A rump state is the remnant of a once much larger state, left with a reduced territory in the wake of secession, annexation, occupation, decolonization, or a successful coup d'état or revolution on part of its former territory. In the latter case, a government stops short of going into exile because it controls part of its former territory.
- Seleucid Empire after losing most of its territory to the Parthian Empire.
- After the collapse of the Western Roman Empire in Gaul, the Kingdom of Soissons survived as a rump state under Aegidius and Syagrius until conquered by the Franks under Clovis I in 486.
- Sultanate of Rum, a rump state to Great Seljuq Empire.
- After the Jin dynasty assumed control over northern China, the Southern Song existed as a rump state of the Northern Song.
- After the 1204 Sack of Constantinople, three new states emerged: the Empire of Nicaea, the Empire of Trebizond, and the Despotate of Epirus.
- After the Madurai Sultanate assumed control over most of Pandya Nadu, and which was later captured by Vijayanagara Empire, the Southern Pandyas formed a rump state from 1330 to 1422 ruling over modern day Tirunelveli and Thuthukudi districts along with certain regions of Western Ghats. They further lost their territory and ruled from Tenkasi region as Tenkasi Pandyas formed a rump state there until 1623.
- After the Ming dynasty established control over China proper, the Yuan dynasty retreated to the Mongolian Plateau and survived as a rump state called the Northern Yuan.
- After the Spanish conquest of the Inca Empire in 1532, the Neo-Inca State based at Vilcabamba survived as a rump state until 1572.
- After the Qing dynasty assumed control over most of China proper, the Ming dynasty survived as a rump state called the Southern Ming.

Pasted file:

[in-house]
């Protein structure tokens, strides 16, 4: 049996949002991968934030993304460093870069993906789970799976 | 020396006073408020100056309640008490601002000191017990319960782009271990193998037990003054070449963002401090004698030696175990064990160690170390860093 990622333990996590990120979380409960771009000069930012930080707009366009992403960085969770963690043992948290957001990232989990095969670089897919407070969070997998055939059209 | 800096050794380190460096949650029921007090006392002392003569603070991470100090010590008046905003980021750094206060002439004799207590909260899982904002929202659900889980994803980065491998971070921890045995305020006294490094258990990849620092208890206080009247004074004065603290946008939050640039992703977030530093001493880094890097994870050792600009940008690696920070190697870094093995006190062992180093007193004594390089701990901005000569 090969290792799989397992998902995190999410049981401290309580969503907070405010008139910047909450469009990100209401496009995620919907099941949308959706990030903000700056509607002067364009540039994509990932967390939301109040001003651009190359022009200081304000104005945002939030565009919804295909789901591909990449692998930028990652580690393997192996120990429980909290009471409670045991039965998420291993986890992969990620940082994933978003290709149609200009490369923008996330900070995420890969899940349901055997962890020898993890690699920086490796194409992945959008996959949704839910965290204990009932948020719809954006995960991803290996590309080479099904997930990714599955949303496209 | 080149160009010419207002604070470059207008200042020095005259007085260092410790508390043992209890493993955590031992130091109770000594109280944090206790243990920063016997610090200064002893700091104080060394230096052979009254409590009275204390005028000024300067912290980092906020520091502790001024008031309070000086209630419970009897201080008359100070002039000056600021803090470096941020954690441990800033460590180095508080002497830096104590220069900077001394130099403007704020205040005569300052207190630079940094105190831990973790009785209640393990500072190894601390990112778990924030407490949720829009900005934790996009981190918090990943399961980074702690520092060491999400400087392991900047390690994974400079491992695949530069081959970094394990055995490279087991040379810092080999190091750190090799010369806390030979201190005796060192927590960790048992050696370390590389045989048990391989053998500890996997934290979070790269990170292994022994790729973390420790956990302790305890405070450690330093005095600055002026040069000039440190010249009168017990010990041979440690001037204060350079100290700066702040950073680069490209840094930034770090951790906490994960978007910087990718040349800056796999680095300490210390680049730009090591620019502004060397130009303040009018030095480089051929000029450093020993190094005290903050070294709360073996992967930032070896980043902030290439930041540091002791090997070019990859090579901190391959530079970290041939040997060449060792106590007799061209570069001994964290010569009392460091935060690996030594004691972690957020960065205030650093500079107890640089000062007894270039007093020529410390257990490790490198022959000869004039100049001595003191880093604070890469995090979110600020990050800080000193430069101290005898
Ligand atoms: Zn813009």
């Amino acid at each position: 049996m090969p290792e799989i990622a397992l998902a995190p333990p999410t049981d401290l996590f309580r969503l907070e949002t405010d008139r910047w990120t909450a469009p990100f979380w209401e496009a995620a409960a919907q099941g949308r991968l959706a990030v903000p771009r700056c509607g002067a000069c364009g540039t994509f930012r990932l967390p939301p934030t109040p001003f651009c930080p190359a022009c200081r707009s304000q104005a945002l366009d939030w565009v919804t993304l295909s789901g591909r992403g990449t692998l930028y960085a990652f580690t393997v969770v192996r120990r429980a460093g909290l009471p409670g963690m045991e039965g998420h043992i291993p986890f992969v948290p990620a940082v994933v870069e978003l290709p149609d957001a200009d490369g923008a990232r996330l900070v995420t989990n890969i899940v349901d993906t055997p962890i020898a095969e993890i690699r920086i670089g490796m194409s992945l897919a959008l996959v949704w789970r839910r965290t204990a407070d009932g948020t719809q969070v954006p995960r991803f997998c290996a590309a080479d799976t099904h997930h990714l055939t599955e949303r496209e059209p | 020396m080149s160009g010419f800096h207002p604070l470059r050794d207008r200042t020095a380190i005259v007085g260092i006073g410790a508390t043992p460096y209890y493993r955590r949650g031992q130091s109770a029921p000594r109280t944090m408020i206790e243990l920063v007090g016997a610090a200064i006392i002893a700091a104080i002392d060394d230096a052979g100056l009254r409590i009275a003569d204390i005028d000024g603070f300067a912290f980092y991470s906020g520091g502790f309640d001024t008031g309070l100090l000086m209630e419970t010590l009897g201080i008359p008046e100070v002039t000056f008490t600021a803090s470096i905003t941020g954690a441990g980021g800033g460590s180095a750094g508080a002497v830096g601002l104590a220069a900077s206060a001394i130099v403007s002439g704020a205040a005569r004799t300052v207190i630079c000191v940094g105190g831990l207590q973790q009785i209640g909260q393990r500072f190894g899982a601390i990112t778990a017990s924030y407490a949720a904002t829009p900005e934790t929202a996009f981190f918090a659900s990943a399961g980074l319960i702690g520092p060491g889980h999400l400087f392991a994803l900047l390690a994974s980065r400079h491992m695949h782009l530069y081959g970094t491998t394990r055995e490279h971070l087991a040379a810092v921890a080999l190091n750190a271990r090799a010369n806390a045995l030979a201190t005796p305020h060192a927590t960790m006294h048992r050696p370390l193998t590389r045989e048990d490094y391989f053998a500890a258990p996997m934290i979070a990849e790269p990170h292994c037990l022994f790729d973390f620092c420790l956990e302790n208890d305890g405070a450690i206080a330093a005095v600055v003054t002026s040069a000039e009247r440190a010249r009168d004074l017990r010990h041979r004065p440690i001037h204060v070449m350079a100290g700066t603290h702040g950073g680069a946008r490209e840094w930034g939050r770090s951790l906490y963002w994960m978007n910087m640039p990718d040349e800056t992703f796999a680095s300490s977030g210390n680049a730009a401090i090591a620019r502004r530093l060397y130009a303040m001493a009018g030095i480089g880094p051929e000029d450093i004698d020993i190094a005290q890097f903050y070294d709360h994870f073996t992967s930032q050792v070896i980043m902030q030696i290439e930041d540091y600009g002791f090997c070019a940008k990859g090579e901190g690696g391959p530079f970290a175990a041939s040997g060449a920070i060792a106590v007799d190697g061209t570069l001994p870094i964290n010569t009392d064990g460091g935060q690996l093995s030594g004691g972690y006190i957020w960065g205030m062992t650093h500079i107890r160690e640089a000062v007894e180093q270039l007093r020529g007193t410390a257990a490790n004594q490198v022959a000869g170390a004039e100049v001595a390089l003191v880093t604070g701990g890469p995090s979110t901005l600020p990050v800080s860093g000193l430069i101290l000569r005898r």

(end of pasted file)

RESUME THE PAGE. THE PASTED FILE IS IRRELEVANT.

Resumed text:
- The Polish–Lithuanian Commonwealth was left as a rump state after the First Partition of Poland by Russia, Prussia, and Austria in 1772. The resulting rump state was partitioned again in 1793 and annexed outright in 1795. After Napoleon's victory in the War of the Fourth Coalition in 1807, he created a new Polish rump state, the Duchy of Warsaw. After Napoleon's defeat, the Congress of Vienna created a state, Congress Poland in 1815; it is unclear whether this should be seen as a rump state or a puppet state.
- The Hungarian Soviet Republic was proclaimed in March 1919 after the resignation of the government of the First Hungarian Republic when, following their absorption of the Social Democrats, the Communists took control of the country. Though sometimes controlling only around 23% of the territory of the Hungarian state, after some initial military successes, in the end the army was defeated and the government fell in August 1919.
- The Republic of German-Austria was created in 1918 as the initial rump state for areas with a predominantly German-speaking population within what had been the Austro-Hungarian Empire.
- The rump Republic of Salò (Repubblica Sociale Italiana, 1943–1945), led by Benito Mussolini, claimed to be the legitimate successor of the Kingdom of Italy; it was in fact a puppet state of Nazi Germany.
- At the height of the Chinese Civil War in 1949, the Republic of China (ROC) retreated to the island territory of Taiwan (marking the establishment of the modern de facto state of Taiwan). Meanwhile, the Chinese Communist Party (CCP) took control of mainland China and established the People's Republic of China (PRC) following the Chinese Communist Revolution in 1949. The political status of Taiwan prior to 1949 was already complex; strictly speaking, it was not part of China despite being under Chinese occupation (the ROC unilaterally annexed Taiwan from the Empire of Japan in 1945 during the aftermath of WWII), though it also wasn't an independent country nor was it actively claimed by any other country. Since 1949, some sources have regarded the ROC on Taiwan as a rump state,[failed verification] based on the premise that Taiwan is part of China, whereas other sources have regarded the ROC on Taiwan as a government in exile,[failed verification] based on the premise that Taiwan is not part of China.